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Dr. Tracy Pierner selected to be new Blackhawk Technical College president
JANESVILLE, WI – – Dr. Tracy Pierner, a Wisconsin native with eight years of experience in the Wisconsin Technical College System, was named the fifth president of Blackhawk Technical College Thursday following a meeting of the school’s district board.
Pierner, currently the Vice President of Academic Affairs at Henry Ford College in Dearborn, Mich., will succeed Dr. Tom Eckert, who is retiring.
Pierner, who will officially assume his new duties on July 1, was given a two-year contract with a salary of $170,000 per year. The BTC District Board holds an option to renew the contract for one additional year after the June 30, 2018 expiration of the deal.
“I am truly humbled to be selected by the Board for this job,” said Dr. Pierner. “This has been a goal of mine for many years and I’m excited to have the opportunity to return to the Wisconsin Technical College System.”
Barbara Barrington-Tillman, the BTC board chair and head of the presidential search committee, said Pierner brings a mix of teaching, administrative and private business experience that should suit Blackhawk’s needs not only with students, faculty and staff but with district residents who rely on BTC as an important economic engine in the area.
“From the outset, the Board was impressed with Dr. Pierner’s dynamic personality, his energy and enthusiasm,” said Barrington-Tillman. “His breadth of experience in technical education and his background as a dean, instructor and engineer will fit in well with BTC’s current needs and future development.”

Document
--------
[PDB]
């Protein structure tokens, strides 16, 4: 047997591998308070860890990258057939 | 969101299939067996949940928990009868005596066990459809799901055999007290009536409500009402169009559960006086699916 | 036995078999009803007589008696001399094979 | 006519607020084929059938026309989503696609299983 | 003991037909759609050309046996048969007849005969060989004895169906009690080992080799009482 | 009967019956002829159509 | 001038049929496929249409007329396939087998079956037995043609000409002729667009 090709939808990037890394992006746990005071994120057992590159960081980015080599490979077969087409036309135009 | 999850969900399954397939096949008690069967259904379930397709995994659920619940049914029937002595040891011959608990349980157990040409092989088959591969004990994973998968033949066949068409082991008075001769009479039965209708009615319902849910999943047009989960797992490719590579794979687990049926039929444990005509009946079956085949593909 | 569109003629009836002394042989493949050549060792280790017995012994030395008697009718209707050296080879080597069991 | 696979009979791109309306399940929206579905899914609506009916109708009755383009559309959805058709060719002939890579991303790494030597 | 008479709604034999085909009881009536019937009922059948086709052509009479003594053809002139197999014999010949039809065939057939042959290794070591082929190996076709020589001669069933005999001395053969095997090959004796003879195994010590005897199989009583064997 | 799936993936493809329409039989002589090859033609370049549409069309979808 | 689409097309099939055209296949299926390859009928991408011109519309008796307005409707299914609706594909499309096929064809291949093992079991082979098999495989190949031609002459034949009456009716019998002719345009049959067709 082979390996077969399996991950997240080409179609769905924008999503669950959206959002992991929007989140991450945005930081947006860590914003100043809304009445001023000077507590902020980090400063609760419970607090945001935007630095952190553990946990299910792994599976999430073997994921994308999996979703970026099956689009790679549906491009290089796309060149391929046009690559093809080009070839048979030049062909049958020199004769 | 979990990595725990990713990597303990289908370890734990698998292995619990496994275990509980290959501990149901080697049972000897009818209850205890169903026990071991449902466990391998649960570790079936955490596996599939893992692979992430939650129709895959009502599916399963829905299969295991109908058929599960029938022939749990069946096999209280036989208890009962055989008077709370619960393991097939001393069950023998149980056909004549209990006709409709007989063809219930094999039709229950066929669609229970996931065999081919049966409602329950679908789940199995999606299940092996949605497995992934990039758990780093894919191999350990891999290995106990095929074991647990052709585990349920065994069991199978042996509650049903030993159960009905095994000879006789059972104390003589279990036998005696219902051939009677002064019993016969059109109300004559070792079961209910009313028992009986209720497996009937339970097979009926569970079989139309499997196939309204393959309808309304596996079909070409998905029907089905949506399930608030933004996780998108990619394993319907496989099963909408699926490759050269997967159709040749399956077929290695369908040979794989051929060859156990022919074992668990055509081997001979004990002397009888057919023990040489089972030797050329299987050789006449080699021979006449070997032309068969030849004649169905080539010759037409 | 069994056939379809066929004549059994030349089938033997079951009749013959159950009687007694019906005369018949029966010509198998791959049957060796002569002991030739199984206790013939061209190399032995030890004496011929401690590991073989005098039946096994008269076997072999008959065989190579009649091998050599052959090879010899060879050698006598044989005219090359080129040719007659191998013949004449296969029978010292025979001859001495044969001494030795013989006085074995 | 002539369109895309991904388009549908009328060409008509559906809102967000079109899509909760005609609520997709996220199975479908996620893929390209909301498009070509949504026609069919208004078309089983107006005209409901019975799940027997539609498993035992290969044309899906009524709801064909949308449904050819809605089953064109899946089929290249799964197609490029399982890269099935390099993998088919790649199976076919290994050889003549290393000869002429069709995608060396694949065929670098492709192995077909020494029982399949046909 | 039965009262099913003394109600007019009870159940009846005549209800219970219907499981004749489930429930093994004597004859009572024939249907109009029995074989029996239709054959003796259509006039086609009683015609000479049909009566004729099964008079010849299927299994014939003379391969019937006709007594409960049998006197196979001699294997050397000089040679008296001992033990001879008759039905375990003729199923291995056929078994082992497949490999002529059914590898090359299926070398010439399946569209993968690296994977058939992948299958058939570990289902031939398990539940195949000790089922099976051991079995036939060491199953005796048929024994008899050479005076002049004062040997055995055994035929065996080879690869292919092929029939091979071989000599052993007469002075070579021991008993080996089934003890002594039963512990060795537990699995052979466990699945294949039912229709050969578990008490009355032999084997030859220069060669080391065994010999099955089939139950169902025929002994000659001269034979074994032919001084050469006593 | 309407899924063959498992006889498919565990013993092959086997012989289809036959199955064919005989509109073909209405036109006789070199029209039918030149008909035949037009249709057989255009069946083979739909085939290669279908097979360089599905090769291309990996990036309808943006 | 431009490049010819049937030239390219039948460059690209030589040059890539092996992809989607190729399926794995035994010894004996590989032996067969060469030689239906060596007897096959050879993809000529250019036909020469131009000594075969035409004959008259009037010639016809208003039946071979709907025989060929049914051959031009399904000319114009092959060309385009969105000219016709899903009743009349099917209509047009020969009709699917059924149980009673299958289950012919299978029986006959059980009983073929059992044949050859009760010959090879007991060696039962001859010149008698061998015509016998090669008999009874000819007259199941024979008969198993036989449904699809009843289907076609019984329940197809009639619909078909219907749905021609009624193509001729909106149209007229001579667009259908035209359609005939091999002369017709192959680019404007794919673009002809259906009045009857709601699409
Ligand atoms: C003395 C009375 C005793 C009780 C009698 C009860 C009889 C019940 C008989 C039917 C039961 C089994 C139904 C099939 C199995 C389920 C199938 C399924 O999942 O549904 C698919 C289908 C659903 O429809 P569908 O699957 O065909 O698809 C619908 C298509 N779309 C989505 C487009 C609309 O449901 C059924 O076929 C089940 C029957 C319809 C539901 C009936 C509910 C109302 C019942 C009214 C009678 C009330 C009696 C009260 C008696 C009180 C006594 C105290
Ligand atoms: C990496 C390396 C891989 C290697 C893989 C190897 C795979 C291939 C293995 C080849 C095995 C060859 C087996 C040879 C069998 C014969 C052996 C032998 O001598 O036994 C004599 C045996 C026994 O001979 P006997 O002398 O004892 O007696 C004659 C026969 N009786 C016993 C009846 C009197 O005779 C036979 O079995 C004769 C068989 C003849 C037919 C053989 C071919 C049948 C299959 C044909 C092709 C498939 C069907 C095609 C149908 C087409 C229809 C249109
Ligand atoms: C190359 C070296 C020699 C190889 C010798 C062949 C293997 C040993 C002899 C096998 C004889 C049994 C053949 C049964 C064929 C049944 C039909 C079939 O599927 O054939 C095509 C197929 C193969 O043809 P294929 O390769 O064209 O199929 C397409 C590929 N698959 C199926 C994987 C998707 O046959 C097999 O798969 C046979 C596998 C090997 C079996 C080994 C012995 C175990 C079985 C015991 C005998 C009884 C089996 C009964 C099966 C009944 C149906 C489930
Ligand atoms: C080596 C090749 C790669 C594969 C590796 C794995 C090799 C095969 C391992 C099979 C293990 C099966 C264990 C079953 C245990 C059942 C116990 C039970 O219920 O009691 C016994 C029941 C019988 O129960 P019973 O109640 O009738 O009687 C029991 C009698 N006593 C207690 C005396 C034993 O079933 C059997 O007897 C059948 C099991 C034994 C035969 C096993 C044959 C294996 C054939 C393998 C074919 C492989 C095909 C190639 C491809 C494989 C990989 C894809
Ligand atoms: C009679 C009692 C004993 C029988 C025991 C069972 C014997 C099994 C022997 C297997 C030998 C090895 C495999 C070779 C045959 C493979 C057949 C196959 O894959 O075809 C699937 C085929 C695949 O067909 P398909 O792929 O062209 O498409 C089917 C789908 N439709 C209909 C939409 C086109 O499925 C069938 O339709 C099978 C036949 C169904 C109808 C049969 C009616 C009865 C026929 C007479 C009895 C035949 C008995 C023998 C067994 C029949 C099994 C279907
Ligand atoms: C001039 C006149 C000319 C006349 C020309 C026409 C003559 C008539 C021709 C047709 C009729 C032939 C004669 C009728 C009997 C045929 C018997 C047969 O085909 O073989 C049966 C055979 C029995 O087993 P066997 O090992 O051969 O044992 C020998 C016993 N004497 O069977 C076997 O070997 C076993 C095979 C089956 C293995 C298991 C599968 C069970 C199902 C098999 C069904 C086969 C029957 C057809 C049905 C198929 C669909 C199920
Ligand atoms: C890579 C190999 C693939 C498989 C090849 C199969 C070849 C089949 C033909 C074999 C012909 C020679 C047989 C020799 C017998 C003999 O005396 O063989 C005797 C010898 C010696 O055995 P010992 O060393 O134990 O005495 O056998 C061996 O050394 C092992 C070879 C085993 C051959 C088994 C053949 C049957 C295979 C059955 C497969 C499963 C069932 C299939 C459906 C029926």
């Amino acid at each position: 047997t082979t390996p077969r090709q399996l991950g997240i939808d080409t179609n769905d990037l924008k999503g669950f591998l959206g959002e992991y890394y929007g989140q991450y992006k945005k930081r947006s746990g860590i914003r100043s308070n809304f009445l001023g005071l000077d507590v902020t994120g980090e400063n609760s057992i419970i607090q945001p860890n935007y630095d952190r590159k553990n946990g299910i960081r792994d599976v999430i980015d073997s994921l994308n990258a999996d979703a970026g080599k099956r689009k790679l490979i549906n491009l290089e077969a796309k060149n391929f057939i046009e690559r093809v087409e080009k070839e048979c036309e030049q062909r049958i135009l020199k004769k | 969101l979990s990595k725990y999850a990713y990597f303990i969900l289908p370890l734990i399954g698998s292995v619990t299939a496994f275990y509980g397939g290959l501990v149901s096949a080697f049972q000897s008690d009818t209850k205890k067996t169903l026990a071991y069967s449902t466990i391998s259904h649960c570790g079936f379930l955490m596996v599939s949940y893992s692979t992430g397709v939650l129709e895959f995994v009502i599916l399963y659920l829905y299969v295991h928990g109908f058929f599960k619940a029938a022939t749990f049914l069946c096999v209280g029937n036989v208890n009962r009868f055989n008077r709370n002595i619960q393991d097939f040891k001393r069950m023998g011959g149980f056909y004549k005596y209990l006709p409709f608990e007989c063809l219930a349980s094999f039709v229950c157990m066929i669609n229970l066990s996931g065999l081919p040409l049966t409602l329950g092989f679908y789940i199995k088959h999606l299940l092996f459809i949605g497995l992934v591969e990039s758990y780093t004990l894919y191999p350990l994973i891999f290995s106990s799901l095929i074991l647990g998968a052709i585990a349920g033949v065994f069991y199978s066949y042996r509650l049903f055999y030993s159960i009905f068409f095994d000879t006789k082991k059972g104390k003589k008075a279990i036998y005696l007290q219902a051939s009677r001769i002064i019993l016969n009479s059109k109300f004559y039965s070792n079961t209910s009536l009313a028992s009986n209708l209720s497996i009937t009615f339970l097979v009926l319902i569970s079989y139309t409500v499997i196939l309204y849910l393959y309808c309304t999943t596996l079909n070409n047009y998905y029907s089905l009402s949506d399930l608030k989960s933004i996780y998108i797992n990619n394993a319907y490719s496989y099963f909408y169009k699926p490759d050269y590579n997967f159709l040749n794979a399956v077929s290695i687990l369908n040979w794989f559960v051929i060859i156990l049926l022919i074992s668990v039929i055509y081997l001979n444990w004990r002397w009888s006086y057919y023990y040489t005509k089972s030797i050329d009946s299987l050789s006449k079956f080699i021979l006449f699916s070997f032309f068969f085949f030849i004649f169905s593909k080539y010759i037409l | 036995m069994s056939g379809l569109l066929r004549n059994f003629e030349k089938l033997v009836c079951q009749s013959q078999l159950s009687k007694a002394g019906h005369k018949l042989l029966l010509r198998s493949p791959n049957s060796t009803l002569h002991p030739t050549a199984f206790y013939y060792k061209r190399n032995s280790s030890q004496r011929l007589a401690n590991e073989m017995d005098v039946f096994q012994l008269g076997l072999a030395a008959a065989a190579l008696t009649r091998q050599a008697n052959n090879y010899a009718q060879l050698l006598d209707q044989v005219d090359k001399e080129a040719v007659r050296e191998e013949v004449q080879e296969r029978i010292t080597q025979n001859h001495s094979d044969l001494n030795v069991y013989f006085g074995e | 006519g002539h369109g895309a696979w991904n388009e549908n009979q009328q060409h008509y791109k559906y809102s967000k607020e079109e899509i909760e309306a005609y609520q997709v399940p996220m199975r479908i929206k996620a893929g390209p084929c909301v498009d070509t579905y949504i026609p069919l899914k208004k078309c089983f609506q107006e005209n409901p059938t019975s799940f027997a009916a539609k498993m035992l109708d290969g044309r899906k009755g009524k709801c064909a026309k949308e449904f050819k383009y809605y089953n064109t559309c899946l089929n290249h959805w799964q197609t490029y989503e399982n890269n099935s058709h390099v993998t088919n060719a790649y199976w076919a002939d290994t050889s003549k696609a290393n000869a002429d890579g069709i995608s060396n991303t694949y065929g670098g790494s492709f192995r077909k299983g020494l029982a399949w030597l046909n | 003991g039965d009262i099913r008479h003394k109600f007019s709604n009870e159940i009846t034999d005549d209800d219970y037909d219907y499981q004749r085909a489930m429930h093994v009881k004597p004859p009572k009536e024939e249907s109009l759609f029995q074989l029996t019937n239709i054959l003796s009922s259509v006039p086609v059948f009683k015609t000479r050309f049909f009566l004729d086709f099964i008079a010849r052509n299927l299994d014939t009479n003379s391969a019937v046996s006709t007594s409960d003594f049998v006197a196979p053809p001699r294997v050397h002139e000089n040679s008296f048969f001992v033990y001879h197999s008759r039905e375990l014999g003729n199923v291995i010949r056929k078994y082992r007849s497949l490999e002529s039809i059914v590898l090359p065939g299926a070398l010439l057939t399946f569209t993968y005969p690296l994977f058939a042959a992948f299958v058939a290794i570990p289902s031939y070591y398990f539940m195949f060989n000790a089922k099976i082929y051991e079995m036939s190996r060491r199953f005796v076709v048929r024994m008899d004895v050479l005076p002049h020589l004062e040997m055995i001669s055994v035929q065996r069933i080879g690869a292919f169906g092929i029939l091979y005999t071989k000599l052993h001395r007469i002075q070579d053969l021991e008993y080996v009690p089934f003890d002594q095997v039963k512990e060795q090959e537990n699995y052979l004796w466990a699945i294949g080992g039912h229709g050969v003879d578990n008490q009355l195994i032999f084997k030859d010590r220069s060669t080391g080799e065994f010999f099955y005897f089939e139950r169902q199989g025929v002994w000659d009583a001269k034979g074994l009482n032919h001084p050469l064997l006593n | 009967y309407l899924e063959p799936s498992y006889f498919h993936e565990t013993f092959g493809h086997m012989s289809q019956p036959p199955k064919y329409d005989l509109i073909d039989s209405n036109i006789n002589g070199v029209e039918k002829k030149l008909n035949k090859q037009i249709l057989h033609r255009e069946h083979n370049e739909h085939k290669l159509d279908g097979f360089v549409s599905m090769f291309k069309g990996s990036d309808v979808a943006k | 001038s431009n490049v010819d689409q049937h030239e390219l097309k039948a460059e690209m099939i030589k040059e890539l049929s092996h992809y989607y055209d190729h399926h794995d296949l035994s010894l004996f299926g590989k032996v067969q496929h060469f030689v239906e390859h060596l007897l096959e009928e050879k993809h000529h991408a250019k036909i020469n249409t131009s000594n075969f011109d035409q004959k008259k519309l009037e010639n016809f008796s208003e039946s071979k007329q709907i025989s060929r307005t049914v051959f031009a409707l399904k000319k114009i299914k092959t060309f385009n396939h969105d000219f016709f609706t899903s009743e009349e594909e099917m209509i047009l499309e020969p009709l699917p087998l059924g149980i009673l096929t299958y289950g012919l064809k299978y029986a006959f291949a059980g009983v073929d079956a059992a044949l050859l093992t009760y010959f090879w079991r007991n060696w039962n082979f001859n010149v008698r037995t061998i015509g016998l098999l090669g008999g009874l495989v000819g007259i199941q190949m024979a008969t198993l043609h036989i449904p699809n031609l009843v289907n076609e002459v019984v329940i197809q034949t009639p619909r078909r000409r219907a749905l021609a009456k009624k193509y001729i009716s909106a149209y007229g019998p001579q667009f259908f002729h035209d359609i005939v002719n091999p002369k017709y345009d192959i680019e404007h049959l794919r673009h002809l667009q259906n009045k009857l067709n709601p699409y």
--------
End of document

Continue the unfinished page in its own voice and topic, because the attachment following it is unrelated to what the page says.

“Throughout the selection process, the Board sought a president who would inspire our educational community and build on the foundation created more than 100 years ago. We are excited to bring Dr. Pierner here to lead BTC into the next chapter of its history.”
Pierner, who is originally from the Green Bay area, earned his undergraduate degree in Electrical Engineering from the University of Wisconsin in Madison in 1993; his MS in Engineering from Case Western Reserve University in Cleveland, Ohio, in 1997; and his doctorate in Technology Management-Manufacturing Systems from Indiana State University in Terre Haute, Ind., in 2006. He also completed a one-year leadership program for college administrators at The Chair Academy in Madison, Wis., in 2005.
Pierner has 19 years of experience in technical education in a variety of teaching and administrative positions.
Prior to becoming vice president of academic affairs at Henry Ford in 2013, he was in charge of the school’s career and technical education programs. He joined Henry Ford after spending five years as the dean of technical education at Aiken Technical College in Aiken, S.C. While at Aiken, he also served as an adjunct professor of electrical engineering at South Carolina State University.
At both Aiken and Henry Ford, he was considered a strong proponent of online educational services and flexible delivery options for students.
Pierner, 46, began his career in technical education at Northeast Wisconsin Technical College in Green Bay, where he was a lead instructor and curriculum developer in four programs – Electromechanical Technology, Automation Engineering Technology, Electronics Technology and Electrical Engineering Technology. He also served as a student adviser and facilities planner at the WTCS institution.
Following graduation from the University of Wisconsin, Pierner spent five years as an engineer for Rockwell Automation in Appleton and Cleveland, Ohio, and six years as an engineering consultant for Kimberly-Clark Corp. in Neenah.
ABOUT BLACKHAWK TECHNICAL COLLEGE Blackhawk Technical College is part of the Wisconsin Technical College System. BTC has five campus locations in Monroe, Milton, Beloit and Janesville, WI offering more than 50 programs including two-year associate degrees, one- and two-year technical diplomas and short-term technical diplomas. In addition, BTC is a major provider of customized training and technical assistance for the Rock and Green County business community. More than half of all adults living in Wisconsin have accessed the technical colleges for education and training during the last decade.